that the meeting could not be reasonably considered a continuation of the first
meeting) the decision was made to rule out the child’s placement with either

Mr Justice Holman
quoted with approval a passage about the approach to article 8 taken by the
European Court of Human Rights in R v The United Kingdom [1988] Family Law
Reports 445: “…what therefore has to be determined is whether, having regard
to the particular circumstances of the case and notably the serious nature of
the decisions to be taken, the parents have been involved in the
decision-making process, seen as a whole, to a degree sufficient to provide
them with the requisite protection of their interests.”

So it was, without
imputing the slightest suspicion of bad practice to Cornwall Council, that the
court quashed the decision of the permanency planning meeting, compelling the
local authority to reconsider the child’s care plan.

It seems to me,
following the principles underlying the Cornwall decision, that if a care plan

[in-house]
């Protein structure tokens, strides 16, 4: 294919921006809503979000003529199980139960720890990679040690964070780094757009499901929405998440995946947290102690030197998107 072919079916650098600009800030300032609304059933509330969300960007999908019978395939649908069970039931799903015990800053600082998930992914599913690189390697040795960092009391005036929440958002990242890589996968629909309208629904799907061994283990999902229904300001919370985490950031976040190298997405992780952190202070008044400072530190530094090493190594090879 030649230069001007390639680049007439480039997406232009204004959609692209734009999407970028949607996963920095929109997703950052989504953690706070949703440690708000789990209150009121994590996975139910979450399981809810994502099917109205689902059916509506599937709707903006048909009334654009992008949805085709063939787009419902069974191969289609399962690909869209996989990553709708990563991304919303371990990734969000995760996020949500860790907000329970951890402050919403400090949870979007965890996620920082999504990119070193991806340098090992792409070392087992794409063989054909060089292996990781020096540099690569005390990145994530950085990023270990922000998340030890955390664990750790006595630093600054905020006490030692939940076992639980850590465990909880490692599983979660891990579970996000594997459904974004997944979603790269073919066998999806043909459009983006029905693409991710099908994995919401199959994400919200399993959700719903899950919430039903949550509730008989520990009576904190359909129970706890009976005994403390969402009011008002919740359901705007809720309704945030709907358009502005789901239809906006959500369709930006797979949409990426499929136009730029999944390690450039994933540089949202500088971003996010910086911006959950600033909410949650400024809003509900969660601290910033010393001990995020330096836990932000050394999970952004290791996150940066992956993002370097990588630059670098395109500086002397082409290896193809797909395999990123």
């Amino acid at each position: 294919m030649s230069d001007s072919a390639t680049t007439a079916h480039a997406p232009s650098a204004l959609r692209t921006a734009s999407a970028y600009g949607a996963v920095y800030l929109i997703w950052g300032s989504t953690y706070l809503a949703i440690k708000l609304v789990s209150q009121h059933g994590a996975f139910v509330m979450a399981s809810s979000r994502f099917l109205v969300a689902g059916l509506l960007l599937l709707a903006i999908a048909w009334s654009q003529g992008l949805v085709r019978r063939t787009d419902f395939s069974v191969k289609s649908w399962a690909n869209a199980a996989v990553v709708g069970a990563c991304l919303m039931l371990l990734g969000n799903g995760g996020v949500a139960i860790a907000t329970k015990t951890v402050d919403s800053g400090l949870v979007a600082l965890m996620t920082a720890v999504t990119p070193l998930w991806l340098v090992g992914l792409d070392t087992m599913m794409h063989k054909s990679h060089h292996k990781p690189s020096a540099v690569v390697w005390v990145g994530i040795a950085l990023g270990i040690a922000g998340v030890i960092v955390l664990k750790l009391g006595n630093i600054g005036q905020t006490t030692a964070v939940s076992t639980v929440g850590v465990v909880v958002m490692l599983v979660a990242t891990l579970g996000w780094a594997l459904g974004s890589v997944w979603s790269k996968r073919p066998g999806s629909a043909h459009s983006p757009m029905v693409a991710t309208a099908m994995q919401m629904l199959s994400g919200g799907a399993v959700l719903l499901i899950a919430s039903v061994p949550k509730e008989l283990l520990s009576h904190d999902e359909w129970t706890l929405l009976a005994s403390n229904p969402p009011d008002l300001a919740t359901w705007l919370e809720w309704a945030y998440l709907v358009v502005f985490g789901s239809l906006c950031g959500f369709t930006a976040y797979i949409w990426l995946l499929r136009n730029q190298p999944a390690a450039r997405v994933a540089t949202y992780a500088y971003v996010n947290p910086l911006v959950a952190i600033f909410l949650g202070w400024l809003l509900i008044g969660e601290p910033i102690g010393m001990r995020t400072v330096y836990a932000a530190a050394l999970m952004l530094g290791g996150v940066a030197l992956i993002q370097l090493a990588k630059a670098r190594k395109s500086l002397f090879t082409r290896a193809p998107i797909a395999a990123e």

is changed from a plan which includes parents to one which excludes them, it
must be only fair to ensure that the parents are not only able to discuss the
possible decisions with the professionals, but have a real opportunity to
address, question and comment on “the social work perception” of whatever
developments were supposed to have led to the change.

In the wake of the
Cornwall case the subdued warning chants of “article 8” are again being heard
more frequently in the outlying areas of the courts and local authorities must
be endeavouring to make their procedures safer from applications based on the
Human Rights Act.

John Ellison is a
lawyer and a member of the Law Society’s children panel.